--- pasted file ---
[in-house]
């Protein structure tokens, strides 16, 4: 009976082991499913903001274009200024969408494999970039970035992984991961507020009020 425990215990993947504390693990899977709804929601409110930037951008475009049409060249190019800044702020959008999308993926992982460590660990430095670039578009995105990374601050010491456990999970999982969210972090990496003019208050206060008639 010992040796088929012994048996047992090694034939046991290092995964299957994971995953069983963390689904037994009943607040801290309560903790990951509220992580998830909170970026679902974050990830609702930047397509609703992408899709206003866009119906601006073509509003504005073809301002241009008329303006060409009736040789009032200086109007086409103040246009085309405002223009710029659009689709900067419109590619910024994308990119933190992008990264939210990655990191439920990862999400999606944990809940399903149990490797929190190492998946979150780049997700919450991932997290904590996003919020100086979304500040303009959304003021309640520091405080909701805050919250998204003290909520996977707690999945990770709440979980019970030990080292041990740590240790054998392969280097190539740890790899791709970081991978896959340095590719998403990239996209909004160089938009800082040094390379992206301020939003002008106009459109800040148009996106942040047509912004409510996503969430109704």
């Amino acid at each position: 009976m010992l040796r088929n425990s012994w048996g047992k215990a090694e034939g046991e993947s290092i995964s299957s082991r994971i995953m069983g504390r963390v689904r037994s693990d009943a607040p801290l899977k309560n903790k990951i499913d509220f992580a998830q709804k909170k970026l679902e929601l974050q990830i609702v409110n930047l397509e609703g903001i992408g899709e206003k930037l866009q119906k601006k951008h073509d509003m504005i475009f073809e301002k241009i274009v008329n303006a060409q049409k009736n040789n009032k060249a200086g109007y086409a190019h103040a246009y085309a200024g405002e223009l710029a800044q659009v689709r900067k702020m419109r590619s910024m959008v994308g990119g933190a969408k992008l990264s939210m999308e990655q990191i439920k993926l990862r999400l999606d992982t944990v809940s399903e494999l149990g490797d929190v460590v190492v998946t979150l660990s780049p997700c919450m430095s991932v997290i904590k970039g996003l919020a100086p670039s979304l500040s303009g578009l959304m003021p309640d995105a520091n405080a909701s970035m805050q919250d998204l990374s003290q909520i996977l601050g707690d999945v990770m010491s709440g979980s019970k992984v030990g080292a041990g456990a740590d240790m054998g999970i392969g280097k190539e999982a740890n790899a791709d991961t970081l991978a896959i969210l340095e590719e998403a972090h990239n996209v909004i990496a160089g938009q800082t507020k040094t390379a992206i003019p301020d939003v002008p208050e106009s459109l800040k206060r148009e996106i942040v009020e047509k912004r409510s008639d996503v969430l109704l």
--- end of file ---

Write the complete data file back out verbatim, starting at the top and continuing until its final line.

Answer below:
[in-house]
């Protein structure tokens, strides 16, 4: 009976082991499913903001274009200024969408494999970039970035992984991961507020009020 425990215990993947504390693990899977709804929601409110930037951008475009049409060249190019800044702020959008999308993926992982460590660990430095670039578009995105990374601050010491456990999970999982969210972090990496003019208050206060008639 010992040796088929012994048996047992090694034939046991290092995964299957994971995953069983963390689904037994009943607040801290309560903790990951509220992580998830909170970026679902974050990830609702930047397509609703992408899709206003866009119906601006073509509003504005073809301002241009008329303006060409009736040789009032200086109007086409103040246009085309405002223009710029659009689709900067419109590619910024994308990119933190992008990264939210990655990191439920990862999400999606944990809940399903149990490797929190190492998946979150780049997700919450991932997290904590996003919020100086979304500040303009959304003021309640520091405080909701805050919250998204003290909520996977707690999945990770709440979980019970030990080292041990740590240790054998392969280097190539740890790899791709970081991978896959340095590719998403990239996209909004160089938009800082040094390379992206301020939003002008106009459109800040148009996106942040047509912004409510996503969430109704």
């Amino acid at each position: 009976m010992l040796r088929n425990s012994w048996g047992k215990a090694e034939g046991e993947s290092i995964s299957s082991r994971i995953m069983g504390r963390v689904r037994s693990d009943a607040p801290l899977k309560n903790k990951i499913d509220f992580a998830q709804k909170k970026l679902e929601l974050q990830i609702v409110n930047l397509e609703g903001i992408g899709e206003k930037l866009q119906k601006k951008h073509d509003m504005i475009f073809e301002k241009i274009v008329n303006a060409q049409k009736n040789n009032k060249a200086g109007y086409a190019h103040a246009y085309a200024g405002e223009l710029a800044q659009v689709r900067k702020m419109r590619s910024m959008v994308g990119g933190a969408k992008l990264s939210m999308e990655q990191i439920k993926l990862r999400l999606d992982t944990v809940s399903e494999l149990g490797d929190v460590v190492v998946t979150l660990s780049p997700c919450m430095s991932v997290i904590k970039g996003l919020a100086p670039s979304l500040s303009g578009l959304m003021p309640d995105a520091n405080a909701s970035m805050q919250d998204l990374s003290q909520i996977l601050g707690d999945v990770m010491s709440g979980s019970k992984v030990g080292a041990g456990a740590d240790m054998g999970i392969g280097k190539e999982a740890n790899a791709d991961t970081l991978a896959i969210l340095e590719e998403a972090h990239n996209v909004i990496a160089g938009q800082t507020k040094t390379a992206i003019p301020d939003v002008p208050e106009s459109l800040k206060r148009e996106i942040v009020e047509k912004r409510s008639d996503v969430l109704l």